A Sealed Copy Of Super Mario 64 Just Sold For A Record-Breaking $1.56 Million – Nintendo Life

Over the weekend, the world record for the highest-priced video game sale was well and truly smashed, with an ultra-rare copy of The Legend of Zelda on NES selling for a mind-blowing $870,000 USD. It’s a number that’s impossible for most of us to even comprehend, and we never would have expected to see a video game sell for such a high amount ever. Now, though, that $870k sounds piddly.

Yesterday, that record was broken yet again, this time by a sealed, immaculate copy of Super Mario 64 for the Nintendo 64. The game sold for an unbelievable $1,560,000 USD, which is just, well… What?

The sale took place at Heritage Auctions, who had this to say about the sealed game:

Super Mario 64 – Wata 9.8 A++ Sealed, N64 Nintendo 1996 USA.

“Well — we’re a bit speechless on this one. What can we even say that would do this copy the justice it deserves? The cultural significance of this title and its importance to the history of video games is paramount, and the condition of this copy is just so breathtaking that we’re really at a loss here. If you have had your heart set on obtaining the highest graded copy of the single best-selling video game on the Nintendo 64 — the first 3D adventure of Nintendo’s mascot, Mario — we only have one piece of advice: this is not an opportunity to waste.”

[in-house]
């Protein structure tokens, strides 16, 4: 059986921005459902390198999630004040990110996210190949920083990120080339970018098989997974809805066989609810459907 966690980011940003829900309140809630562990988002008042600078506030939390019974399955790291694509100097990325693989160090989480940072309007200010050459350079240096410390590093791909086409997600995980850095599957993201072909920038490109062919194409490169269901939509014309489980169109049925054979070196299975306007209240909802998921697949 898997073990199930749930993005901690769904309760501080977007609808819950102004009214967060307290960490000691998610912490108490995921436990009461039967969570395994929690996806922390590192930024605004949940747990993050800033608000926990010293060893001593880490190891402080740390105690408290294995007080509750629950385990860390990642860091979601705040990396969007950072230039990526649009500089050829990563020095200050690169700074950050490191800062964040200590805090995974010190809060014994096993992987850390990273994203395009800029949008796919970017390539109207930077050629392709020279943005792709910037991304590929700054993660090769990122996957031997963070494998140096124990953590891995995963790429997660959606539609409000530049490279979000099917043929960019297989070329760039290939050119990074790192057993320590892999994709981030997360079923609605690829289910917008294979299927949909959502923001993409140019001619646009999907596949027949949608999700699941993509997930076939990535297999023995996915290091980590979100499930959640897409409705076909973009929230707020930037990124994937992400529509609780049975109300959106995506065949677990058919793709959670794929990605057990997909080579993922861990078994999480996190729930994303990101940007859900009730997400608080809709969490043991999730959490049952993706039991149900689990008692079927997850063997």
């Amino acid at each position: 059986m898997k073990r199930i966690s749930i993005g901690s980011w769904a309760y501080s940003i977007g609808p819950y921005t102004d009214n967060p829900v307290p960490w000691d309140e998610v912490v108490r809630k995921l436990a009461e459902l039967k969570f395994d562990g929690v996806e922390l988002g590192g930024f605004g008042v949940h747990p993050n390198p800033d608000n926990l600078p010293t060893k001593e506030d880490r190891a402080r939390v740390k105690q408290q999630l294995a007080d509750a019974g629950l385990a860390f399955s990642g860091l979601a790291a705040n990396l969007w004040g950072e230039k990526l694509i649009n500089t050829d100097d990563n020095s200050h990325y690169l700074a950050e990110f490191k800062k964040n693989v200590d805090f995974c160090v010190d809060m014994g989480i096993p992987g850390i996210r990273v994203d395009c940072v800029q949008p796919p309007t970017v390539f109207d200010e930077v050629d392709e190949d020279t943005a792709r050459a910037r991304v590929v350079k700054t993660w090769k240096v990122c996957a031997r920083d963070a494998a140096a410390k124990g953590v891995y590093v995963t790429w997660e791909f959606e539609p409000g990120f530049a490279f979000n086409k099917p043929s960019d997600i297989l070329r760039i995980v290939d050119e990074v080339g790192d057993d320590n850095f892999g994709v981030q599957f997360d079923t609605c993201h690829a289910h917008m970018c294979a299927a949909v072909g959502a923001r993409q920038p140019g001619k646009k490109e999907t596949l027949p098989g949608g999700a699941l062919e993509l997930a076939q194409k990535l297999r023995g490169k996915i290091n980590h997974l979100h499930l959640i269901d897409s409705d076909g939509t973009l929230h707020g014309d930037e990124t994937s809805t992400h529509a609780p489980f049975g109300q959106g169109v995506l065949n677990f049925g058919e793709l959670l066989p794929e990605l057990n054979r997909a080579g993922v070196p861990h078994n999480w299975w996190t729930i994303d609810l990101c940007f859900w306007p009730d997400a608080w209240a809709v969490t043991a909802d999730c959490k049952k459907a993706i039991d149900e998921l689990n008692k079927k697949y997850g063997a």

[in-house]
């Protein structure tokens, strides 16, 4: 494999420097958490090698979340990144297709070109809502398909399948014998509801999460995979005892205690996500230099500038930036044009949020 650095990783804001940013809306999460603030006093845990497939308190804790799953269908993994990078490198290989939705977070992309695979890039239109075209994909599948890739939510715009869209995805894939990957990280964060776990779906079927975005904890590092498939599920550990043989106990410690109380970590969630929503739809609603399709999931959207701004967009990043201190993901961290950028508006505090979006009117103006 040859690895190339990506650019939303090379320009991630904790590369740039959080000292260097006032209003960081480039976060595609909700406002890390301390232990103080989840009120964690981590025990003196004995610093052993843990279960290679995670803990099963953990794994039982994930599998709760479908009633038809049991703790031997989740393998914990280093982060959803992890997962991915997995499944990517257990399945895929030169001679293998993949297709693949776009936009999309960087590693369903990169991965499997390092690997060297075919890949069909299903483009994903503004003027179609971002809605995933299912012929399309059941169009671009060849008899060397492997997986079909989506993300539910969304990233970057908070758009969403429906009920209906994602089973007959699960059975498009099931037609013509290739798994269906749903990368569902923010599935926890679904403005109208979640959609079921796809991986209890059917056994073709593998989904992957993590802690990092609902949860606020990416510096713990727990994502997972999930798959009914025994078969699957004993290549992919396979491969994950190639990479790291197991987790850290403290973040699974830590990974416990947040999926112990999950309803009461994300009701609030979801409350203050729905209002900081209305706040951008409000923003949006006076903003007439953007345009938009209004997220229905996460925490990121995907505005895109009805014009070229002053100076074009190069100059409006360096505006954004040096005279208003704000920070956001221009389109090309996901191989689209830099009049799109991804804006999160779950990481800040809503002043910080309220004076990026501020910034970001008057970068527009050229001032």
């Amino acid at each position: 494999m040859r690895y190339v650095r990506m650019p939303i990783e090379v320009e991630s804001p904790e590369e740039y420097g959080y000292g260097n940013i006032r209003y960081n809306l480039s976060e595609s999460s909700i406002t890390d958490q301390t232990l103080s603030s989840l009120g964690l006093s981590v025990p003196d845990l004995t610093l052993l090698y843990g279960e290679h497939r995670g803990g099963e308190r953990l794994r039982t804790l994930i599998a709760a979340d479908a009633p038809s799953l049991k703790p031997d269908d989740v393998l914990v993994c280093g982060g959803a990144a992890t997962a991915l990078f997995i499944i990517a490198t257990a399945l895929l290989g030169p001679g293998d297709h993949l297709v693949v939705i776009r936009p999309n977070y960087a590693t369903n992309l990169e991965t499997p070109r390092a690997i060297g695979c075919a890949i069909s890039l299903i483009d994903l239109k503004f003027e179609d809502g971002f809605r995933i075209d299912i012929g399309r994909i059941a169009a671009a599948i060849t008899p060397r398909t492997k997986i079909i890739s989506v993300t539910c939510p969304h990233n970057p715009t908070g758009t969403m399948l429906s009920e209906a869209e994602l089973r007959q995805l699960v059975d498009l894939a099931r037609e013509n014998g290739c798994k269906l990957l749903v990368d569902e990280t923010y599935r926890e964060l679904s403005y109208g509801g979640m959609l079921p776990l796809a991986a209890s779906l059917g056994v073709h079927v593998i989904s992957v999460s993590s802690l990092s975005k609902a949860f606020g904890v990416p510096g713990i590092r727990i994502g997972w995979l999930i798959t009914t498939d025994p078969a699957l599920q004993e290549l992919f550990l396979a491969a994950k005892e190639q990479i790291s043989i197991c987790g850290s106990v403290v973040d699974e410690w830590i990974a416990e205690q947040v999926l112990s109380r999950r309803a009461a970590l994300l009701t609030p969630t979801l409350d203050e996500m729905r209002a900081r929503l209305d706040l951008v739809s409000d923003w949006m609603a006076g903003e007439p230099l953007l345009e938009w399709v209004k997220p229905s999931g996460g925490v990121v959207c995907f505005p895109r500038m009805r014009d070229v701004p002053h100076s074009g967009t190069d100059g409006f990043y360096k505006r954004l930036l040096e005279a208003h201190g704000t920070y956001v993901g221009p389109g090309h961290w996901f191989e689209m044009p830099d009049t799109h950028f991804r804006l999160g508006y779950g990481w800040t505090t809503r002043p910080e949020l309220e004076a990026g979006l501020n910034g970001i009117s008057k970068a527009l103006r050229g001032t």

Somebody definitely didn’t let that opportunity go to waste. Here’s a closer look at the front and back of the box. It’s very cool and all, but $1.5 million?!

The problem I have is oddly enough not that someone spent over a million dollars on this, since some people who play with this kind of money are going to make frivolous and baffling purchases no matter what, but rather that I can see it driving up the “perceived value” of otherwise unimpressive used copies of the game for some time. The used games market is already kind of… not fun right now, even for systems as recent as the 3DS.

@jancotianno that last part is so true.

Here in my area people sell Gamecube games in some of the worst possible conditions (boxes missing the manual, sometimes it’s only the disc and they’re severely scratched) and ask ridiculous prices for them.

I will continue to get GC games, but I’ve given up on finding them in good conditions in my city. I recently bought a Super Smash Bros. Melee that I had to buy through Facebook Marketplace because copies here are a joke for their asking prices.

Author: Gamer/ Source